Primary antibodies were diluted in phosphate-buffered saline and incubated for 60 minutes at 37˚C (anti-p63) and for 18 hours at 4˚C (anti-p53). Primary antibodies used for immunohistochemical evaluation included a monoclonal anti-human p63 (1:200, clone 4A4, Dako Cytomation, Carpinteria, CA, USA) and an anti-human polyclonal p53 antibody (1:500, clone CM1, Novocastra Laboratories, Newcastle, UK).

The secondary complex used was the EnVision (Dako). Diaminobenzidine (DAB) was used as a chromogen. Slides were counterstained with Mayer’s hematoxilin, washed in running water for 5 minutes, dehydrated, and mounted in a synthetic medium. Adjacent normal tissue was used as positive control for p63 and canine mammary tumors previously known to express high levels of p53 were used as positive controls. Negative controls were obtained by omission of primary antibodies.

2.2. Evaluation of Immunohistochemical Data and Statistical Analysis

The number of p53 and p63 reactive cells was assessed semiquantitatively by two different pathologists using a score system: 0 = no staining, 1 = between 1 and 50% of stained cells (low staining) and 2 = tumors with >50% stained cells (high staining).

The comparisons between different groups and p53 and p63 expression were analyzed by Fisher’s Exact test. To determine the correlation between antibodies, data was analyzed by Spearman’s correlation test.

3. Results and Discussion

p63 staining was observed at the nuclei of mammary myoepithelial cells surrounding the alveoli and the staining decreased from benign to malignant tumors (figure 1). There was also a decrease from tumors without metastasis to that with metastasis and this may indicate the destruction of myoepithelial cells layer as the lesion progresses. Staining absence was observed only in malignnant tumors with metastasis at the moment of diagnosis (table 1). There was no significant differences between groups by Fisher’s Exact Test (p < 0.05).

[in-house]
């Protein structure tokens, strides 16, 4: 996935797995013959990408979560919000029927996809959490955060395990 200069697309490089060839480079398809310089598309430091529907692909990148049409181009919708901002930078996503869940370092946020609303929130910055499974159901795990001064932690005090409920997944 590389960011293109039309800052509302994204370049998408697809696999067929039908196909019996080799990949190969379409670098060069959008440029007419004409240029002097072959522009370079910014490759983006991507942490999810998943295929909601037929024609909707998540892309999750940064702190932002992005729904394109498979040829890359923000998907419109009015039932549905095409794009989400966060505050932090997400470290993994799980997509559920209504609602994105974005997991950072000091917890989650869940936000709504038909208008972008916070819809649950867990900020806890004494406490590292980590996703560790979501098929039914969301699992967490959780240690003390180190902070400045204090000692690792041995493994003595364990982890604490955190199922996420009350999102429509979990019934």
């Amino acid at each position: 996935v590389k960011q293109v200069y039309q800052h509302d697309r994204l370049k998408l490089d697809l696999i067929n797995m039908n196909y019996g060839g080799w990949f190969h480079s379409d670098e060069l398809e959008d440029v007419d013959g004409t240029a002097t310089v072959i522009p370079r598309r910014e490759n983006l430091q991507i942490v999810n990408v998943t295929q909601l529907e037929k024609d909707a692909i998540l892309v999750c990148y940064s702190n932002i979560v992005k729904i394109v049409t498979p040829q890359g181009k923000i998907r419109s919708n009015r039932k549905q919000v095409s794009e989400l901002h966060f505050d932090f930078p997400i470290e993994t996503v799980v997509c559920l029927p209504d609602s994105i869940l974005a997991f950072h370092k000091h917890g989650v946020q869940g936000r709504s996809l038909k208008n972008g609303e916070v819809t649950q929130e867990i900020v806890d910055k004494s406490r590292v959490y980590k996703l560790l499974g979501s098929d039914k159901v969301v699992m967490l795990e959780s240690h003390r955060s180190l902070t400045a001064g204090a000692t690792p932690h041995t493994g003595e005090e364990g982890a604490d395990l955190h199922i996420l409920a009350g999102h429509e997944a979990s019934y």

When observed low percentage of p63 staining in breast cancer of women, some authors concluded that the p63 expression may be used as a differential diagnosis parameter between in situ and invasive lesions [7,8]. Similar results were found by another author in a study with mixed tumors from canine mammary gland [12].

Despite the absence of significance by Fisher’s Exact test (p < 0.05), it was observed that the percentage of p53 nuclear staining was higher between carcinomas. p53 staining has been demonstrated by several authors and it has always been identified in high quantities in malignant tumors [12-14]. However, p53 mutations should not be elected as unique events that initiate the carcinogenesis. The association between p53 and p63 was verified by Fischer’s Exact Test which indicated that the variables are statistically independent (p > 0.05). The Spearman Rank coefficient correlation between p53 and p63 shows that these two variables are statistically independents (p < 0.05).

4. Conclusion

In the present study p63 proved to be a specific marker for canine mammary myoepithelial cells, since there was no staining in other cell types of canine mammary gland. However there was no significant difference in this protein staining between adenomas and mammary carcinomas with and without metastasis (Fisher’s Exact test, p < 0.05) and no correlation with p53 expression (Spearman’s correlation test, p < 0.05). Thus, despite the fact of being a specific marker for canine mammary myoepithelial cells, p63 should not be used as the only prognostic marker, and further studies involving a larger number of animals must be conducted to certify its use.

5. Acknowledgements

This research was supported by Fundação de Apoio àPesquisa do Estado de São Paulo (FAPESP) and Coor-

Table 1. Percentage of negative, low (+) and high (++) staining for p63 protein between different groups.

Figure 1. Adenoma (A), Non-metastatic tubular carcinoma (B) and Metastatic tubular carcinoma (C). See the loss of imunoreactivity and the discontinuous myoepithelial cell layers for (A) and (B) to (C). Immunohistochemistry, anti-p63, 400×; Adenoma (D) and Non-metastatic tubular carcinoma (E). See the no expression of p53 in the nucleus of epithelial cells in adenoma and the positivity of this protein in a carcinoma. Immunohistochemistry, anti-p53, 400×.

denação de Aperfeiçoamento de Pessoal de Nível Superior (CAPES).